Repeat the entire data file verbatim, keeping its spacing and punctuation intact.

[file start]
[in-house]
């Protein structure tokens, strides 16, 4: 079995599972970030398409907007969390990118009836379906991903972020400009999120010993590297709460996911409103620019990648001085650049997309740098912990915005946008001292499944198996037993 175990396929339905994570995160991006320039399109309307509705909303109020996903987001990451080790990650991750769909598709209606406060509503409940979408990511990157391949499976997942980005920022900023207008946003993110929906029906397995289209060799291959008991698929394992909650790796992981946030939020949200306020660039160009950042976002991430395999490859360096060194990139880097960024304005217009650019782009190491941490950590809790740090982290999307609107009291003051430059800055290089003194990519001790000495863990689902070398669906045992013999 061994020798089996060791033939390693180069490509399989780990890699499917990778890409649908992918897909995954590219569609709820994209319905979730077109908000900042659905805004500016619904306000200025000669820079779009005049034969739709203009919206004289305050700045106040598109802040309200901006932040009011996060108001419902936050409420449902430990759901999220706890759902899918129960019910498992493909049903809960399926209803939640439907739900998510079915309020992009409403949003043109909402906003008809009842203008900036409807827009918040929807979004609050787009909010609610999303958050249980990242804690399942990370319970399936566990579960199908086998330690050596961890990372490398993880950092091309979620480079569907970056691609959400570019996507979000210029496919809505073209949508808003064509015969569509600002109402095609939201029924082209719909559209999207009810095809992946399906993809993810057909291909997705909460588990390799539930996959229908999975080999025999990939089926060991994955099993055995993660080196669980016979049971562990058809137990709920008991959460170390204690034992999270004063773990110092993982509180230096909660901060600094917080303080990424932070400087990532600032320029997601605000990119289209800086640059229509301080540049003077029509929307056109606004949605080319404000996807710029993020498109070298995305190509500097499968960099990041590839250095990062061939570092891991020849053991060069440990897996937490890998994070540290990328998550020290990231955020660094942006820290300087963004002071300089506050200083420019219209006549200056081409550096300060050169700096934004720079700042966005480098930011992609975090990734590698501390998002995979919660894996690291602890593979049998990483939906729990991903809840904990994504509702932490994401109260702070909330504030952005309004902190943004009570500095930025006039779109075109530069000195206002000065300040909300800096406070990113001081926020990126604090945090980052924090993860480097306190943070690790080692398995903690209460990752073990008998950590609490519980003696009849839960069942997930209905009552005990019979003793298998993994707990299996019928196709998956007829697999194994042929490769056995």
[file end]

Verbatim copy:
[in-house]
């Protein structure tokens, strides 16, 4: 079995599972970030398409907007969390990118009836379906991903972020400009999120010993590297709460996911409103620019990648001085650049997309740098912990915005946008001292499944198996037993 175990396929339905994570995160991006320039399109309307509705909303109020996903987001990451080790990650991750769909598709209606406060509503409940979408990511990157391949499976997942980005920022900023207008946003993110929906029906397995289209060799291959008991698929394992909650790796992981946030939020949200306020660039160009950042976002991430395999490859360096060194990139880097960024304005217009650019782009190491941490950590809790740090982290999307609107009291003051430059800055290089003194990519001790000495863990689902070398669906045992013999 061994020798089996060791033939390693180069490509399989780990890699499917990778890409649908992918897909995954590219569609709820994209319905979730077109908000900042659905805004500016619904306000200025000669820079779009005049034969739709203009919206004289305050700045106040598109802040309200901006932040009011996060108001419902936050409420449902430990759901999220706890759902899918129960019910498992493909049903809960399926209803939640439907739900998510079915309020992009409403949003043109909402906003008809009842203008900036409807827009918040929807979004609050787009909010609610999303958050249980990242804690399942990370319970399936566990579960199908086998330690050596961890990372490398993880950092091309979620480079569907970056691609959400570019996507979000210029496919809505073209949508808003064509015969569509600002109402095609939201029924082209719909559209999207009810095809992946399906993809993810057909291909997705909460588990390799539930996959229908999975080999025999990939089926060991994955099993055995993660080196669980016979049971562990058809137990709920008991959460170390204690034992999270004063773990110092993982509180230096909660901060600094917080303080990424932070400087990532600032320029997601605000990119289209800086640059229509301080540049003077029509929307056109606004949605080319404000996807710029993020498109070298995305190509500097499968960099990041590839250095990062061939570092891991020849053991060069440990897996937490890998994070540290990328998550020290990231955020660094942006820290300087963004002071300089506050200083420019219209006549200056081409550096300060050169700096934004720079700042966005480098930011992609975090990734590698501390998002995979919660894996690291602890593979049998990483939906729990991903809840904990994504509702932490994401109260702070909330504030952005309004902190943004009570500095930025006039779109075109530069000195206002000065300040909300800096406070990113001081926020990126604090945090980052924090993860480097306190943070690790080692398995903690209460990752073990008998950590609490519980003696009849839960069942997930209905009552005990019979003793298998993994707990299996019928196709998956007829697999194994042929490769056995």